In a previous post, I referred to New York’s fierce political battle over teacher evaluations. Since then, New York lawmakers have passed the education portion of the budget—and moved Governor Cuomo’s controversial teacher evaluation proposal forward. State teachers’ unions responded by calling for parents to opt-out of standardized tests, hoping that a lack of data would sabotage the system. In response, the Brookings Institution’s Matthew Chingos has published an analysis of whether opting out will actually affect teacher evaluations. The short answer is “no,” and here’s why:

To conduct his analysis, Chingos examined statewide data from North Carolina—specifically, the math achievement of fourth and fifth graders during the 2009–10 school year. Chingos ran two simulations of the data: one that investigated a random group of students opting out of state exams, and another that investigated a group of the highest-performing students opting out. Both simulations found that the effect of opt-outs on a teacher’s evaluation score is small unless a large number of her students choose to opt out.

So what happens if a large number of students in New York opt out?[1] As the number of students opting out increases, so...

Kate Walsh is calm under pressure

The end of federal teacher evaluation mandates, the House overreaches on student privacy, NCTQ’s teacher prep review, and college interruptions. Featuring a guest appearance by NCTQ's Kate Walsh.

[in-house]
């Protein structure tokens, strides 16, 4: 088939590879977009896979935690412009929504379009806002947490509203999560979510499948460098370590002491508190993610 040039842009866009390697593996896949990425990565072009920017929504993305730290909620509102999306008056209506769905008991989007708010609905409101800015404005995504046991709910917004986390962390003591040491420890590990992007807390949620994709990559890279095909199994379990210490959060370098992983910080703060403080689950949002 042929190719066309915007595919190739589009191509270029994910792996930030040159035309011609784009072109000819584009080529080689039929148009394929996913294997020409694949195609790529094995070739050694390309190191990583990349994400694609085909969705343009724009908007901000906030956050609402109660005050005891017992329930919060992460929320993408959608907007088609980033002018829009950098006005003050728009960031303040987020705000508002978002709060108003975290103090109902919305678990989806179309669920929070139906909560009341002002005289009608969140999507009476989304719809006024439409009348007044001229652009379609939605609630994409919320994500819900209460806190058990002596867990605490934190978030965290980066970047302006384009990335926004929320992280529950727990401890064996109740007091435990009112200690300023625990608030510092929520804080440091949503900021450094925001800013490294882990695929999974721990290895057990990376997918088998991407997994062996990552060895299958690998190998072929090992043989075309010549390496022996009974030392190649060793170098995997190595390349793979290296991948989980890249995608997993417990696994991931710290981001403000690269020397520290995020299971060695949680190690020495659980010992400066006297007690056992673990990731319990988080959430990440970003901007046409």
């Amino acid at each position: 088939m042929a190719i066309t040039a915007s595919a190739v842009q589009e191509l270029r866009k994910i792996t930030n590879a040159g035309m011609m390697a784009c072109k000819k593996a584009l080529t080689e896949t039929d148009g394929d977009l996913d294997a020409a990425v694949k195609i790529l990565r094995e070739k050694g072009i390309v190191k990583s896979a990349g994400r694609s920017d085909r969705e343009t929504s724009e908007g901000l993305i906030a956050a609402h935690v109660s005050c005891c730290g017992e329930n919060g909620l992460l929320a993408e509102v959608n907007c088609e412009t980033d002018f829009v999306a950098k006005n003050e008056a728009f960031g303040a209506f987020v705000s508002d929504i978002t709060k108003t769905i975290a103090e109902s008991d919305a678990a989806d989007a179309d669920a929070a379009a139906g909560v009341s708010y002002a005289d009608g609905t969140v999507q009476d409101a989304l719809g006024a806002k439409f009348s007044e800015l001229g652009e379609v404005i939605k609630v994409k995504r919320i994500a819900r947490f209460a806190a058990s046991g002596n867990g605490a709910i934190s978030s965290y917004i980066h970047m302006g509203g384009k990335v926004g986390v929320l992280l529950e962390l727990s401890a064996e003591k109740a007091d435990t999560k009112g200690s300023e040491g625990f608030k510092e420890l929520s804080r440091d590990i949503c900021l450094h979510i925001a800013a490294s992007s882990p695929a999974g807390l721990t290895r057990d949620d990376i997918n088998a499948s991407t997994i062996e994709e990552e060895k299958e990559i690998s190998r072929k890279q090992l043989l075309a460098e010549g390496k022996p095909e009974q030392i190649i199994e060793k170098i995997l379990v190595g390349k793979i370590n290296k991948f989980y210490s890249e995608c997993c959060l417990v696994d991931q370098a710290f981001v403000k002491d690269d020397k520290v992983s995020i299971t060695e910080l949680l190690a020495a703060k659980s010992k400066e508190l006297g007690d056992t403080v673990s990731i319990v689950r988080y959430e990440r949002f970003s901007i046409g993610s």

Amber's Research Minute

SOURCE: P. Wesley Routon and Jay K. Walker, "A Smart Break? College Tenure Interruption and Graduating Student Outcomes," Education Finance and Policy 10 no. 2 (2005). 

Mike Petrilli:               Hello, this is your host Mike Petrilli of the Thomas B. Fordham Institute here at the Education Gadfly Show and online at edexcellence.net.

                                    Now please join me in welcoming my co-host, the Jordan Speith of education reform, Kate Walsh.

Kate Walsh:                 I'm a little too old for Jordan but I'm happy to be here.

Mike Petrilli:               You are a rock star, Kate. You … You are calm under pressure just like Jordan the golfer.

Kate Walsh:                 You don't know what I am like on the inside but yes I am calm on the outside.

Mike Petrilli:               You are. I've seen it. It's very impressive.

Kate Walsh:                 Yeah.

Mike Petrilli:               As we will talk about, just as he was chasing some of the legends in golf you have been chasing the education schools and they are not happy about that. Kate is the president, the executive director, what's your title?

Kate Walsh:                 President.

Mike Petrilli:               The president. That's a great title isn't it? I love it.

Kate Walsh:                 You're enjoying that title are you?

Mike Petrilli:               I am. The president of the National Council on Teacher Quality, which is doing fantastic work on everything related to teacher effectiveness. We're excited to have you with us. Let's get started. Ellen, let's play pardon the gadfly.

Ellen Alpaugh:             It looks like federally mandated teacher evaluations are going away. Is that a good thing?

Mike Petrilli:               Oh yeah. Woohoo.

Kate Walsh:                 I probably … I don't know. Maybe we do or don't have the same view of this. We certainly don't think it really matters much. It's a rather insignificant decision. The waivers …